California regulators, automakers finalize pact for tougher emissions regulations

Environmental regulators in California and five automakers finalized a deal this week that would voluntarily cut emissions among new cars over time and bring to market more electric vehicles in that state, and other states that follow similar emissions guidelines.

The deal was announced Monday by the California Air Resources Board, which said Ford, Volkswagen Group, Honda, and BMW finalized plans announced last year to reduce emissions. That agreement was made in spite of a federal push to rollback Obama-era fuel-economy standards that the current Trump administration claimed were too onerous and harmful to the nation’s economy.

Initially, the June 2019 agreement between CARB and the automakers, which later included Volvo, was targeted by the U.S. Department of Justice for potential antitrust violations. Those allegations were later dropped.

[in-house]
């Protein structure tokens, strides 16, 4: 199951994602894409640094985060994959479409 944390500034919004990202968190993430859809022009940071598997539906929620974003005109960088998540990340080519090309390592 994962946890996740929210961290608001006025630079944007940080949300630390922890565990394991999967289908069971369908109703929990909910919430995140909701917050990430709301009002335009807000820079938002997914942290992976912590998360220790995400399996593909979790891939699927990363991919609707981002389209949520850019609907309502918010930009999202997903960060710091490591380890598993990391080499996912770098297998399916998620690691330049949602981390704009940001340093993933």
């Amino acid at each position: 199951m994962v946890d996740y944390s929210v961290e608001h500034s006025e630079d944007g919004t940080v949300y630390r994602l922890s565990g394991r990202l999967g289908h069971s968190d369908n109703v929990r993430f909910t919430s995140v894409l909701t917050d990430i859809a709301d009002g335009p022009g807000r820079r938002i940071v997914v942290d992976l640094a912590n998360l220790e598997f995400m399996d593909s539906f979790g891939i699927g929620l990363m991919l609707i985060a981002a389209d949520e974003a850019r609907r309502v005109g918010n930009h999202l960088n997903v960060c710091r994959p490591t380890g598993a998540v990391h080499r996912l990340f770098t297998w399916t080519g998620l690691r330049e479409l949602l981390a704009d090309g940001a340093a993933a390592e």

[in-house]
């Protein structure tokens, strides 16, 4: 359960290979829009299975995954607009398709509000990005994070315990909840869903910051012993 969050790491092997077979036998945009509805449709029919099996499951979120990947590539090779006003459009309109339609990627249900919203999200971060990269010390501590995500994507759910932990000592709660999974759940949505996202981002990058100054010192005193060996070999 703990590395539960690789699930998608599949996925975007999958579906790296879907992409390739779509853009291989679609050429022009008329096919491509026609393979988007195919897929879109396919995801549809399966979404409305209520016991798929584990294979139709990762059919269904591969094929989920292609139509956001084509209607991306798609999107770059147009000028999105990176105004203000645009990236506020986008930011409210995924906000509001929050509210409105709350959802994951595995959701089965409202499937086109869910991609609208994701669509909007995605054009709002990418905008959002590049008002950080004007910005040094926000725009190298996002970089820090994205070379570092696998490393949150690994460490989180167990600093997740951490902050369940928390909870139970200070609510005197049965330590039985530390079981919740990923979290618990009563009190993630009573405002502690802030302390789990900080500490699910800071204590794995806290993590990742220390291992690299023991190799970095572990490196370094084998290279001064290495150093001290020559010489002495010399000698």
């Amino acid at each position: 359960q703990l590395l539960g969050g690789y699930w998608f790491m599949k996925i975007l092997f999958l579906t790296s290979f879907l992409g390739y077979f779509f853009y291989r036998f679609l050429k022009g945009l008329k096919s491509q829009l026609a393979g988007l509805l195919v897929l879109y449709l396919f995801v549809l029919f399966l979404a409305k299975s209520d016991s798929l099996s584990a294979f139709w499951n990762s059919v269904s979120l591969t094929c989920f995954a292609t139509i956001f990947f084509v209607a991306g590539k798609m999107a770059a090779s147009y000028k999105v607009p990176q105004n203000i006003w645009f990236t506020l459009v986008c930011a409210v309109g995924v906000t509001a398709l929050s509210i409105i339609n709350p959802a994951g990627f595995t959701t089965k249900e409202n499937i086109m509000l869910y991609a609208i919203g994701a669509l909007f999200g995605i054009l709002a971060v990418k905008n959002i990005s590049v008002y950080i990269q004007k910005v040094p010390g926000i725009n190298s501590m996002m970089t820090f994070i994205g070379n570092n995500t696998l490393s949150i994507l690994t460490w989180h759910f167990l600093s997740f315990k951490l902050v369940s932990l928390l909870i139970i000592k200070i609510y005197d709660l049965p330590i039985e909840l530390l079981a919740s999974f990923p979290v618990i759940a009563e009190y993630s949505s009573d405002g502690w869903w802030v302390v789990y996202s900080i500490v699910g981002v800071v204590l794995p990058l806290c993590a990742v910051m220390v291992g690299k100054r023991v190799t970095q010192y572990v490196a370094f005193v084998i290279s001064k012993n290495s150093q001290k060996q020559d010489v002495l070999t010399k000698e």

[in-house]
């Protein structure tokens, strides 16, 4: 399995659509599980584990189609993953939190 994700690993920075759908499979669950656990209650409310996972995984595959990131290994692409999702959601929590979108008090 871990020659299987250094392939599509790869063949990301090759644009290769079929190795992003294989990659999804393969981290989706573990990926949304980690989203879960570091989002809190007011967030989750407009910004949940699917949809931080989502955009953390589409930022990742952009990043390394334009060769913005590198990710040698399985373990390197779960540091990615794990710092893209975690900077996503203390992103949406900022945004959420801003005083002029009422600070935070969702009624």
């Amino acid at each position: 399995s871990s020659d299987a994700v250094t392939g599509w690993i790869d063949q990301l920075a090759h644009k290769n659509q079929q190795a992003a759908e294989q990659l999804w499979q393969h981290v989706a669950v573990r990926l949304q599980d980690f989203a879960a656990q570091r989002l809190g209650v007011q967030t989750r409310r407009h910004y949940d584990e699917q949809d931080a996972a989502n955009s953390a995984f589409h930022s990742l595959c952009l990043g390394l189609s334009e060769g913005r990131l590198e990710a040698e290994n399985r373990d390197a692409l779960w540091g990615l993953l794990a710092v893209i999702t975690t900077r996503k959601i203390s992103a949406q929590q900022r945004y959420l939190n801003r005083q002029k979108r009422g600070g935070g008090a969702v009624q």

The final deal strikes a middle ground between the Obama-era regulations that annually increased efficiency in new cars by 5% each year until 2026 and the proposed Trump rollback, which increased efficiency targets by only 1.5% each year. The announced deal says it will increase emissions standards “at about the same rate” as the Obama-era policy, but didn’t disclose what that rate would be.

States that follow California’s emissions guidelines—Colorado, Connecticut, Delaware, Maine, Maryland, Massachusetts, New Jersey, New Mexico, New York, Oregon, Pennsylvania, Rhode Island, Vermont, Washington—are expected to endorse the plan. California was allowed to set its own, stricter emissions rules under a waiver granted by the federal government for decades until the Trump administration revoked that waiver, setting up a showdown in federal court. California and 23 other states sued the federal government to set its own emissions standards, which has been mired in the courts since it was filed in November 2019.

The relaxed EPA rules are under scrutiny as well. Last month, the EPA said it would investigate whether its new rules were rushed and did not meet the agency’s criteria for transparency.

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